Betty Friedan, author of landmark feminist book The Feminine Mystique
Betty Friedan was one of the early leaders of the women’s rights movement of the 1960s and 1970s in the USA. Her book, The Feminine Mystique, is a founding text of modern feminism and is considered as one of the most influential books of the 20th century.
Bettye Naomi Goldstein was born in in Peoria, Illinois, in the United States, on February 4, 1921. She was the oldest of three children of Harry Goldstein, a Russian immigrant who built a jewellery business in the 1880s, and Miriam Horowitz Goldstein, a Hungarian immigrant who worked as a journalist until Betty was born. Miriam Goldstein had been prevented from attending Smith College in Northampton, Massachusetts, by her parents, but she supported Betty who graduated summa cum laude from Smith College in 1942 with a degree in psychology.
After her graduation in psychology, Betty spent a year at University of California, Berkeley, on a graduate fellowship to train as a psychologist. During that time, she dropped the ‘e’ from her name.
When World War II intensified, Betty became involved in a number of political causes. She left the graduate programme after a year and moved to New York, where she spent three years as a reporter for the Federated Press. After that she became a writer for the UE News, the media organ for the United Electric, Radio, and Machine Workers of America. During this period she started getting involved in various labour and union issues. Her interest in women’s rights also emerged during this time as she penned union pamphlets arguing for workplace rights for women.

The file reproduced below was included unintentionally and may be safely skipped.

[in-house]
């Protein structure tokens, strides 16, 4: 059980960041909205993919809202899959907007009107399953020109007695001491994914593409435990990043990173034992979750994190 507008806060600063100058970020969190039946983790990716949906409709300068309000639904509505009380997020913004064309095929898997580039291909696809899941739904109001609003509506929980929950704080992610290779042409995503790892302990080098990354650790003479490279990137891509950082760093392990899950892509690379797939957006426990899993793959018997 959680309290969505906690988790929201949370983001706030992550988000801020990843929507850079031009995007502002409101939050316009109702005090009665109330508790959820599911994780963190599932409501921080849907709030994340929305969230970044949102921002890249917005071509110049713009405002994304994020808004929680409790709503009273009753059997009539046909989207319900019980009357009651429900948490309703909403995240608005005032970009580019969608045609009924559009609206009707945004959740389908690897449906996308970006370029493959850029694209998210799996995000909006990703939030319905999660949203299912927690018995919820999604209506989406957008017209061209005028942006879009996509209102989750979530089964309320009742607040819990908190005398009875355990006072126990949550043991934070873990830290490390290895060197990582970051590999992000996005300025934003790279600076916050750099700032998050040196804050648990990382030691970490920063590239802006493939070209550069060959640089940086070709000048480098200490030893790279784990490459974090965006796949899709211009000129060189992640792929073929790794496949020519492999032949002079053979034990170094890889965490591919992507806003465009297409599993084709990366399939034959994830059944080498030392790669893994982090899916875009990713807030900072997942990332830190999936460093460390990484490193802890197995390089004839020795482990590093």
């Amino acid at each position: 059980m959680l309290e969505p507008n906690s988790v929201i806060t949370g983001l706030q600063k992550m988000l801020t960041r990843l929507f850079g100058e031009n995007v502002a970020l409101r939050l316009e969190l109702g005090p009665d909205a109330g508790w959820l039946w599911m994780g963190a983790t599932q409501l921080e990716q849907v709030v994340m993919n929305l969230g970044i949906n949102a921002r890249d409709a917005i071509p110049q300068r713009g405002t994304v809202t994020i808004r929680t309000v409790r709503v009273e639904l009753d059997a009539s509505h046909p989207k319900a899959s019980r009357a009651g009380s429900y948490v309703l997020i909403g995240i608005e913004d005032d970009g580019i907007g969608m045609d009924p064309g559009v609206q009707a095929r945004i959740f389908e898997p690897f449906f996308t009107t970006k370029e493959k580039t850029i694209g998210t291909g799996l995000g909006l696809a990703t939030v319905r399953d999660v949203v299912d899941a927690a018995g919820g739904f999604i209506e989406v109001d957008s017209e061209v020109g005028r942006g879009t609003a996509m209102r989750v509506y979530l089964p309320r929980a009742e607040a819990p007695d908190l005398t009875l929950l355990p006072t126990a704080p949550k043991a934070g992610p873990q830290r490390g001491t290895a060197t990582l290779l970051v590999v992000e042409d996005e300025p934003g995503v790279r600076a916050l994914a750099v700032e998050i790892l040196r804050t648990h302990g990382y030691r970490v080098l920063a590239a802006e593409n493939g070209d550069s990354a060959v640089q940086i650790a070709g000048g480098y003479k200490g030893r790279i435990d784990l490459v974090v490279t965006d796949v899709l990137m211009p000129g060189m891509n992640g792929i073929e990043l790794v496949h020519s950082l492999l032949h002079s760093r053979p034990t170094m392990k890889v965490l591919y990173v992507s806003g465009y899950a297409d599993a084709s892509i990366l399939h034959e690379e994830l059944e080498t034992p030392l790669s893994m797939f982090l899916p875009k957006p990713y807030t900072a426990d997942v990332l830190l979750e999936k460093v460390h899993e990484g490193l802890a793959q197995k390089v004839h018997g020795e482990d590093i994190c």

In 1947, Betty married Carl Friedan, with whom she had three children in 1948, 1952 and 1956. She spent her next 10 years as a housewife and a mother in the suburbs of New York, while doing freelance work for a number of magazines.
In 1963, Betty finally organised her findings illuminated more by her personal experiences in her landmark book, The Feminine Mystique.
According to Britannica, in 1957 Betty circulated a questionnaire among her Smith College classmates. Through this she found out that most of them were deeply dissatisfied with their lives. She spent five years planning and carrying out an extensive series of studies on this topic. She formulated detailed questionnaires, conducted interviews, and discussed her results with psychologists.
Betty held interviews with women across the country, charting the metamorphosis of white, middle-class women from the independent, career-minded ‘New Woman’ of the 1920s and 1930s, to the housewives of the post-war era who were expected to find total fulfilment as wives and mothers.
In 1963, Betty finally organised her findings illuminated more by her personal experiences in her landmark book, The Feminine Mystique. This book became an instant bestseller, and it is still regarded as one of the most influential non-fiction books of the 20th century. Its title was a term she coined to describe “the problem that has no name”. She stated that it was a feeling of personal worthlessness resulting from the acceptance of a designated role – a role that requires a woman’s intellectual, economic, and emotional reliance on her husband.
The Feminine Mystique helped transform public awareness and brought many women into the forefront of the women’s movement.